PV QA 3 - Poster Viewing Q&A 3
TU_24_3106 - Short Hypofractionated Radiation Therapy in Palliation of Pediatric Malignancies: Outcomes and Toxicities
Tuesday, October 23
1:00 PM - 2:30 PM
Location: Innovation Hub, Exhibit Hall 3
Short Hypofractionated Radiation Therapy in Palliation of Pediatric Malignancies: Outcomes and Toxicities
S. Lazarev1, B. Kushner2, and S. L. Wolden2; 1Icahn School of Medicine at Mount Sinai Department of Radiation Oncology, New York, NY, 2Memorial Sloan Kettering Cancer Center, New York, NY
Treatment strategies in palliation of pediatric cancer are not well-defined and remain a significant challenge. While surgery is often associated with significant morbidity and extended recovery time, systemic therapy and prolonged courses of radiation can lead to an increased hospital/clinic time. In this context, palliative measures aimed at delivering treatment within a short period of time with minimal toxicity should be prioritized. In this study, we aimed to assess efficacy and safety of a short course (≤5 fractions) of hypofractionated RT for metastatic, or recurrent pediatric malignancies.
A total of 104 lesions in 62 patients aged ≤18 years with metastatic or recurrent disease were treated with a short hypofractionated RT (>1 but ≤5 fractions; ≥3 Gy per fraction) in the period of 2007-2017 in our institution. Primary endpoint of the study was local control (LC). Other endpoints included treatment response, overall survival (OS), progression-free survival (PFS), and toxicity. Actuarial LC and survival were examined using Kaplan-Meier and log-rank analyses. Toxicities were assessed using the Common Terminology Criteria for Adverse Events v.4.0.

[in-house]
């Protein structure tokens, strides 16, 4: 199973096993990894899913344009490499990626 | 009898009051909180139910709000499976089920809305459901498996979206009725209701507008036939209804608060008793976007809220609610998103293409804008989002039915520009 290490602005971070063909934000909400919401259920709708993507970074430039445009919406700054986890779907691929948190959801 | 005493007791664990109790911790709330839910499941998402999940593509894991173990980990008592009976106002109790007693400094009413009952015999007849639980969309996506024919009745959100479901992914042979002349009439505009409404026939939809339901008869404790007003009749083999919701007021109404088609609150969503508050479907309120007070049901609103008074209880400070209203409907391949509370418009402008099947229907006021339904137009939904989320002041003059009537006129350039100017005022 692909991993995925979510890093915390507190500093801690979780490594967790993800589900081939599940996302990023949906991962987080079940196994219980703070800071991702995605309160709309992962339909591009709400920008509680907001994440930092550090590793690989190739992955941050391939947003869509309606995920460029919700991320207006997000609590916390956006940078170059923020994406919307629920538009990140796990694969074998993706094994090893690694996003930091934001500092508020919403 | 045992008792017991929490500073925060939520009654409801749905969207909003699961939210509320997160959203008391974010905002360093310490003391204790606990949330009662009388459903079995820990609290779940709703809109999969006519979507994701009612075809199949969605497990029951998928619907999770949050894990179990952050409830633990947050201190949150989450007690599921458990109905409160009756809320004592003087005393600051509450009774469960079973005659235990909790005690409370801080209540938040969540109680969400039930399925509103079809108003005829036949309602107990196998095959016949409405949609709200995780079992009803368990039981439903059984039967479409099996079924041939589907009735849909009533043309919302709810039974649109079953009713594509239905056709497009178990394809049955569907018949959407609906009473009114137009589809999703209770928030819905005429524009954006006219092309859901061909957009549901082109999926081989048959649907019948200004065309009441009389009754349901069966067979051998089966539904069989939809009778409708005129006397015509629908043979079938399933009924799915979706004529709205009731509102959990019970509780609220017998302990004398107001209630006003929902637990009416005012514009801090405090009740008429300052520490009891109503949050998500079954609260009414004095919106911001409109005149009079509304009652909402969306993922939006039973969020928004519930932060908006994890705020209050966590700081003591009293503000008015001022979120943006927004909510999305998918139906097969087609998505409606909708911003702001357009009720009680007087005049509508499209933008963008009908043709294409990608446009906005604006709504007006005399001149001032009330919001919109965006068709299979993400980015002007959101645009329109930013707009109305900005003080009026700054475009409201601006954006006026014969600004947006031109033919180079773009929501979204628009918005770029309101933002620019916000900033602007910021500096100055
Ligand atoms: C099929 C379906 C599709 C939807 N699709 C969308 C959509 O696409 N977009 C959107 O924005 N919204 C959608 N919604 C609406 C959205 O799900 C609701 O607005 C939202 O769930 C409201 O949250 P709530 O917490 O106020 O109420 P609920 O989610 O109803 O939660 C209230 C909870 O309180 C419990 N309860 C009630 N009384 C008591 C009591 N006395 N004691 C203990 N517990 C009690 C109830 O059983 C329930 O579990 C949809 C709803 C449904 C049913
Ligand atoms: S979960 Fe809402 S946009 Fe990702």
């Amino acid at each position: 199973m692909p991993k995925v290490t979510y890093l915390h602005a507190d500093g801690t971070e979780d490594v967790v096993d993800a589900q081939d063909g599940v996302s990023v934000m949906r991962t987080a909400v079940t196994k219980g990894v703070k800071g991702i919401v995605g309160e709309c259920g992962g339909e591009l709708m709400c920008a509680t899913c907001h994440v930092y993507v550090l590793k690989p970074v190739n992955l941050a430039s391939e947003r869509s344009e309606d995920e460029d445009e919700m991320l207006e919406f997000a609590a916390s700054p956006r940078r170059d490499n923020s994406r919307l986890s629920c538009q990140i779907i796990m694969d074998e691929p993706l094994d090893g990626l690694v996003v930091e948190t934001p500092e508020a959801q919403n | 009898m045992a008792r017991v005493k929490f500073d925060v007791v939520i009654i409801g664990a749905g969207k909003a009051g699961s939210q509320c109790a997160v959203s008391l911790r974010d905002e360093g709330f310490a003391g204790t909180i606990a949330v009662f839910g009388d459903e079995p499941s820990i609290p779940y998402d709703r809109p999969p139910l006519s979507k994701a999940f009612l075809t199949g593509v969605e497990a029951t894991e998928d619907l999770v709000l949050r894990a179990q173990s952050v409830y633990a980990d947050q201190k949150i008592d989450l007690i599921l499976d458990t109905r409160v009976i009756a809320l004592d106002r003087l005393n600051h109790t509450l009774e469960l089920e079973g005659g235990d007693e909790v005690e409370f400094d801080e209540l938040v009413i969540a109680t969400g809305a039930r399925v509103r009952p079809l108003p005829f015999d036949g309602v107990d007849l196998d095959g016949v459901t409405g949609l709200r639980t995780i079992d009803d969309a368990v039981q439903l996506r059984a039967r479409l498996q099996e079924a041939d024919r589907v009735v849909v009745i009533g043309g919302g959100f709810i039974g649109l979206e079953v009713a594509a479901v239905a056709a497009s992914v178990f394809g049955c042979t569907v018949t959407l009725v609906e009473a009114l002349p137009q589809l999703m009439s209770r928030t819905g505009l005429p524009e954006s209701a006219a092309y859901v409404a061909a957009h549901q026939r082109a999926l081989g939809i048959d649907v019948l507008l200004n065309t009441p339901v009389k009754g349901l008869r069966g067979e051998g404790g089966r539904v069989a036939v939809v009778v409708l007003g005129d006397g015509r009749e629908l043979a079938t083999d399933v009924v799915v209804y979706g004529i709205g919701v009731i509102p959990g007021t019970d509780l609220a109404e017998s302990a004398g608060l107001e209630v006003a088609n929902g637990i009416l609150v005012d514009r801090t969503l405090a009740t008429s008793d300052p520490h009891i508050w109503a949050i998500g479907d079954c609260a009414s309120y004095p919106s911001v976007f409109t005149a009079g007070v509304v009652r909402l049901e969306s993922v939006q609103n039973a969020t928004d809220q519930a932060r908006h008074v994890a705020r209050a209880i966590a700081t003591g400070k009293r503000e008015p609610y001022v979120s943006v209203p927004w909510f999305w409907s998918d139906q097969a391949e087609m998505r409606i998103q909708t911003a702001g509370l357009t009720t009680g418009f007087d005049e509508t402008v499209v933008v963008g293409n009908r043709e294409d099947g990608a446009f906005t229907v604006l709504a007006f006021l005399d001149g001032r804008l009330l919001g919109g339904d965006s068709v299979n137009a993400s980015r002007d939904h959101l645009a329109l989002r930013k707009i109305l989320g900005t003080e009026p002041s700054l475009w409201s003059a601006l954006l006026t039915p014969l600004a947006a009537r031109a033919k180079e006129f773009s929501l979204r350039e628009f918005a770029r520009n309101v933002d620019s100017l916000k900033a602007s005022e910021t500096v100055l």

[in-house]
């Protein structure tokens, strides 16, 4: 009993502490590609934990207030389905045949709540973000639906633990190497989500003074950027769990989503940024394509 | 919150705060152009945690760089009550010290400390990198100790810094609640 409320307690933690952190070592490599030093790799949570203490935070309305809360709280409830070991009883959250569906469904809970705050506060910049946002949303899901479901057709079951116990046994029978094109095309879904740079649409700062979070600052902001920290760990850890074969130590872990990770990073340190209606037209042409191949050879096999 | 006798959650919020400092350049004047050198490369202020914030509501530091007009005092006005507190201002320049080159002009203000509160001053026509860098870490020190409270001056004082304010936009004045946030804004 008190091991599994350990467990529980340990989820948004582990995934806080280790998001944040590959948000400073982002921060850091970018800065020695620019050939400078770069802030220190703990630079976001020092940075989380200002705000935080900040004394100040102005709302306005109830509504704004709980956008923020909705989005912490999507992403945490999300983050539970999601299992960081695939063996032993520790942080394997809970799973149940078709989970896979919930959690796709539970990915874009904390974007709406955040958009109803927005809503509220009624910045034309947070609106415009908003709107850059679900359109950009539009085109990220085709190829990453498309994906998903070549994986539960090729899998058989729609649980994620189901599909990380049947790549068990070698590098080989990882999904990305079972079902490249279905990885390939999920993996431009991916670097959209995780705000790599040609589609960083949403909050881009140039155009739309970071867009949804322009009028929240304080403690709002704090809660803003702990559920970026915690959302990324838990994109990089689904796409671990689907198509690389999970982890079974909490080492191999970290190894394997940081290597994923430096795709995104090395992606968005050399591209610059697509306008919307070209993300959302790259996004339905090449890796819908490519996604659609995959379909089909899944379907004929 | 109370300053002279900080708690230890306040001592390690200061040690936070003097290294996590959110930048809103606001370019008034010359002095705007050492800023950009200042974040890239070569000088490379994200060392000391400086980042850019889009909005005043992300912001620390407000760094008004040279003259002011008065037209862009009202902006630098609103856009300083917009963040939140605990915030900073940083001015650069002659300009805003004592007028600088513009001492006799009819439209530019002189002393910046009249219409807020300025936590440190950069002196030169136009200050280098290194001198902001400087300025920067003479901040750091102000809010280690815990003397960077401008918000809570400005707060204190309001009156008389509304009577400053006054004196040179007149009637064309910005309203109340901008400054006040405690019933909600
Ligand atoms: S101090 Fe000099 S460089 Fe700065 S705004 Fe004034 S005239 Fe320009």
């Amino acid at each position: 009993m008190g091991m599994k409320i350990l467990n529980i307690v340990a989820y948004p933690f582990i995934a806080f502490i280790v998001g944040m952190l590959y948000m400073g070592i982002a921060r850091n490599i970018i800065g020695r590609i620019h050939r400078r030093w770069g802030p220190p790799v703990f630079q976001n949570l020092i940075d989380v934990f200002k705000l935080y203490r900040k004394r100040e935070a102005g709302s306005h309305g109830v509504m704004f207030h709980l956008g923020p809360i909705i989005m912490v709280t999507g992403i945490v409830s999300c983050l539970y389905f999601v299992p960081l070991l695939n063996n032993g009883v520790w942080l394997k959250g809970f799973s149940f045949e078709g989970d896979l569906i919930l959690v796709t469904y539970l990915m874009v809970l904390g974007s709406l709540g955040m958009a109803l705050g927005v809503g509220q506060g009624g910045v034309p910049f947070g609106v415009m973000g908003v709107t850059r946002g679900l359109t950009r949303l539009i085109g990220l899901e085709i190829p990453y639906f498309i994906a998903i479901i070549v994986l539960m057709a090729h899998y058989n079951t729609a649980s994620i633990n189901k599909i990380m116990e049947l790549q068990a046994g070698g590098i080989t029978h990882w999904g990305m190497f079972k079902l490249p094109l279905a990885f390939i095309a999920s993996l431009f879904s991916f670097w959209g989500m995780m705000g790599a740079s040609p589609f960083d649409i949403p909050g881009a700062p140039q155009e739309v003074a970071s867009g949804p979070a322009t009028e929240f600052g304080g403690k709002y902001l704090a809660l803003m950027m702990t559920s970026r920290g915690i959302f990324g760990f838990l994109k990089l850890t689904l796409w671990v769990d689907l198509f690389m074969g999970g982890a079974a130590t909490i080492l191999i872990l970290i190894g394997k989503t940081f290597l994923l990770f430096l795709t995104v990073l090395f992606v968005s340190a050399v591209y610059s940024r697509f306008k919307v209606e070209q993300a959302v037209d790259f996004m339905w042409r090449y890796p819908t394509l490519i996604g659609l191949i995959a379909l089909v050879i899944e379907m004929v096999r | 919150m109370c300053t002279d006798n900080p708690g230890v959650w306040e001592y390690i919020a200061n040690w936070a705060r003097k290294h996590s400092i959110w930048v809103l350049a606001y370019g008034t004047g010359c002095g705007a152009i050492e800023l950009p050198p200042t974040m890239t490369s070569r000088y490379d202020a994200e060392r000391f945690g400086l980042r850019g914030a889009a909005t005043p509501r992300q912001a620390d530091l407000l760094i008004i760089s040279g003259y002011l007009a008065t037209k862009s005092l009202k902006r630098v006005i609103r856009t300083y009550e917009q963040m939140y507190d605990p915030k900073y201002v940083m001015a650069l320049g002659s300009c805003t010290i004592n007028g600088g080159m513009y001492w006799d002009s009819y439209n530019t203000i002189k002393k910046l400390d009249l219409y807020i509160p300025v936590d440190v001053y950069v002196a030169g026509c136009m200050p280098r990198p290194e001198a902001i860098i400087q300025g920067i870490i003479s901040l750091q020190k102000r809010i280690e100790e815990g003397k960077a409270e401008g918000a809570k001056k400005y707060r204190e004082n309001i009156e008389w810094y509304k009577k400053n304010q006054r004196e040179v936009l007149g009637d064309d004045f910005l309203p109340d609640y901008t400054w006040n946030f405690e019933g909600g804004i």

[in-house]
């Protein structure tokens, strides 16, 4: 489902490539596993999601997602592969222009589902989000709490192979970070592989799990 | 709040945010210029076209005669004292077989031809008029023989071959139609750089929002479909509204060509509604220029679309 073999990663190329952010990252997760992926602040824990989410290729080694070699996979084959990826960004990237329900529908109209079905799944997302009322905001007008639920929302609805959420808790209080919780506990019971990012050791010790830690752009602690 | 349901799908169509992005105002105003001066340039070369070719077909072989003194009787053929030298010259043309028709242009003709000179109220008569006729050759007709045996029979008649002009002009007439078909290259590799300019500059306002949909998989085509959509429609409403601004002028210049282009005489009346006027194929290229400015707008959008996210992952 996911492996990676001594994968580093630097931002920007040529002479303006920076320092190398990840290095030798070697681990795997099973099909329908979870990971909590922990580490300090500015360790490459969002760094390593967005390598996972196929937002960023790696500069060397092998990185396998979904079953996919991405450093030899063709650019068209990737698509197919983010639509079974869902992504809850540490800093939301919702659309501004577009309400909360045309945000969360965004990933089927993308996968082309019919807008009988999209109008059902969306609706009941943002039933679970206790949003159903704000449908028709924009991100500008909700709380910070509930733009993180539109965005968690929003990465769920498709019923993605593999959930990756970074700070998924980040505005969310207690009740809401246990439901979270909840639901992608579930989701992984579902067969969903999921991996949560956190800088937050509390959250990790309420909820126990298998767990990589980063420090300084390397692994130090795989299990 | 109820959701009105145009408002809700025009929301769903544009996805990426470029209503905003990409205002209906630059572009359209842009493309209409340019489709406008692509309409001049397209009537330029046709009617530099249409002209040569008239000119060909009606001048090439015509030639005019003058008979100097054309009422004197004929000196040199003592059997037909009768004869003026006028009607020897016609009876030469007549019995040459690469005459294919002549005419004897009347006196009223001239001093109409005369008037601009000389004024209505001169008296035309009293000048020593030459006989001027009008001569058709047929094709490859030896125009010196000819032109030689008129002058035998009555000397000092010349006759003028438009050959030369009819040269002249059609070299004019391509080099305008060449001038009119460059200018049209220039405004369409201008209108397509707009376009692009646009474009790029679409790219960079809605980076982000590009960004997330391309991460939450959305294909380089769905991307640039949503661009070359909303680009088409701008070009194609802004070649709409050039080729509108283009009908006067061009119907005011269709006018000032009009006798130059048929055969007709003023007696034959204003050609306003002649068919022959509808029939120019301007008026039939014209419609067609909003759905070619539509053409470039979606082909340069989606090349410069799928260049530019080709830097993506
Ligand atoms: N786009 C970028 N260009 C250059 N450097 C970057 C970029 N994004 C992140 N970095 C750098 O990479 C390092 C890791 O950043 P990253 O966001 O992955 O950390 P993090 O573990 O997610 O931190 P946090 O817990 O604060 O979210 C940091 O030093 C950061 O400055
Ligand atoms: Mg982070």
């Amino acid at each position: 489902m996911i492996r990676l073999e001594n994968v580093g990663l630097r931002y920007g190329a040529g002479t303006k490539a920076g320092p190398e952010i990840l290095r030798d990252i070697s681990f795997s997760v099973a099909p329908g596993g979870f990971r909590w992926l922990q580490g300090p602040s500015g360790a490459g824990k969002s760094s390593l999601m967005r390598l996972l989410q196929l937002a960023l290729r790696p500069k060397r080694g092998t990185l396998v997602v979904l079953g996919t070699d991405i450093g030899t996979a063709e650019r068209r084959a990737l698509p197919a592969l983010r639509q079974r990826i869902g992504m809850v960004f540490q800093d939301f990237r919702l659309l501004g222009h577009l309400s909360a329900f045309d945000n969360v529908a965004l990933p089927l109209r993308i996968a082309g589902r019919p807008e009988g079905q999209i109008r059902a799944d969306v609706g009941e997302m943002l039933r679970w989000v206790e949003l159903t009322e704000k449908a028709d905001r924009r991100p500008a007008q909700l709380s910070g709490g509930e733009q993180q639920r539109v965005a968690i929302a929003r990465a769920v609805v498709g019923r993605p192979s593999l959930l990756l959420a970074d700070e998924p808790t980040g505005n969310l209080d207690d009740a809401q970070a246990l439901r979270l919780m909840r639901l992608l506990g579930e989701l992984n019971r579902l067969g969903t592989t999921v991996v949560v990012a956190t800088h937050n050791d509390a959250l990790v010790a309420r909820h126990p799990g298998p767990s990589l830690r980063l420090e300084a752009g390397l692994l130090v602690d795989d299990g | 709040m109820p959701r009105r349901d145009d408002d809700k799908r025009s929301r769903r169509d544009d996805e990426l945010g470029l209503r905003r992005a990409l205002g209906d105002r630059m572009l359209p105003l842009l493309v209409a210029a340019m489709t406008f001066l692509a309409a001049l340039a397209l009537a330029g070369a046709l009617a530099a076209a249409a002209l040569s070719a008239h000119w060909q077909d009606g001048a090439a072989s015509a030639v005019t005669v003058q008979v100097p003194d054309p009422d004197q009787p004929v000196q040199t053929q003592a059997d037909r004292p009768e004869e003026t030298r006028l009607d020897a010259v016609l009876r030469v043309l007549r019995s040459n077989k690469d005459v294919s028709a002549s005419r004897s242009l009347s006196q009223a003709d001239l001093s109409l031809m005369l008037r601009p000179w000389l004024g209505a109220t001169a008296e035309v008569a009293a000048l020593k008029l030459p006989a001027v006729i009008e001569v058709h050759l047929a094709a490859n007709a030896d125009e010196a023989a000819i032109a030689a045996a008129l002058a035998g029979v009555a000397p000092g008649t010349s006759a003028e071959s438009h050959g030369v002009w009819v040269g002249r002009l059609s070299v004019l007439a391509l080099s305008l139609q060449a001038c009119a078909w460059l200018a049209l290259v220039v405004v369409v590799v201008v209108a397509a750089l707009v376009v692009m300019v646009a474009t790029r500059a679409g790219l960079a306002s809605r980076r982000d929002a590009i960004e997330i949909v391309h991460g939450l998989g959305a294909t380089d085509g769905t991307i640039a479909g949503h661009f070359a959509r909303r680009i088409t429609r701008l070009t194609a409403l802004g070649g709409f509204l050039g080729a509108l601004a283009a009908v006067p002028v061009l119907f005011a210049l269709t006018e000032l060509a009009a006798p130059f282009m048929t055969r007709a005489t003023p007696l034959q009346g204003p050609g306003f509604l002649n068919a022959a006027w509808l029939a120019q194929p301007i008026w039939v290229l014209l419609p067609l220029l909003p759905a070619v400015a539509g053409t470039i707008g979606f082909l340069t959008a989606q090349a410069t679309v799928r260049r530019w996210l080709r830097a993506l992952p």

The most common histologies of the irradiated lesions were neuroblastoma – 50 (48.1%), osteosarcoma – 17 (16.4%), and Ewing sarcoma – 13 (12.5%). The majority of tumors were metastatic - 91 (87.5%). A median total dose of 24 Gy (range, 15-40 Gy) was delivered to the analyzed sites in a median of 5 fractions (range, 3-5). 26 lesions (25.0%) were treated with SBRT, 24 (23.1%) – IMRT, 48 (46.2%) –2D or 3D-CRT. A total of 46 (74.2%) patients received systemic therapy after completion of RT. Complete/partial response (C/PR) was observed in 63 (60.6%) lesions, stable disease (SD) - in 34 (32.7%), and progression – in 7 (6.7%). At a median follow-up of 8.7 months, there were 21 (20.2%) local failures out of 104 irradiated tumors. The LC rates at 1 and 2 years were 74% and 68%, respectively. LC was better for tumors with C/PR 86% vs 68% with SD (p<0.00001) and for tumors that had not been previously irradiated 83% vs 57% with prior RT (p=0.004). LC rates did not differ between RT techniques, or total BED10 (≤30 Gy vs >30 Gy). There was a trend toward improved LC with irradiation of bony vs non-bony sites, 81% vs 62% (p=0.09). At the time of analysis, 38 (61.3%) deaths were recorded. The 1-year PFS and OS rates were 31% and 44%, respectively. The incidence of any grade ≥3 toxicity was 6.7% (7 of 104), most of which (n=5) were grade 3. There were no grade 5 toxicities. Three of 7 toxicities were acute (≤ 60 days).
To the best of our knowledge, this is the largest to-date analysis of outcomes with short hypo-fractionated RT in palliation of pediatric malignancies. Short regimen of radiation (≤5 fractions) yields effective local control and excellent treatment response with very favorable side effect profile. Select pediatric patients with symptomatic metastases or recurrent disease can be considered for a short palliative course of RT.
Author Disclosure: S. Lazarev: None. S.L. Wolden: None.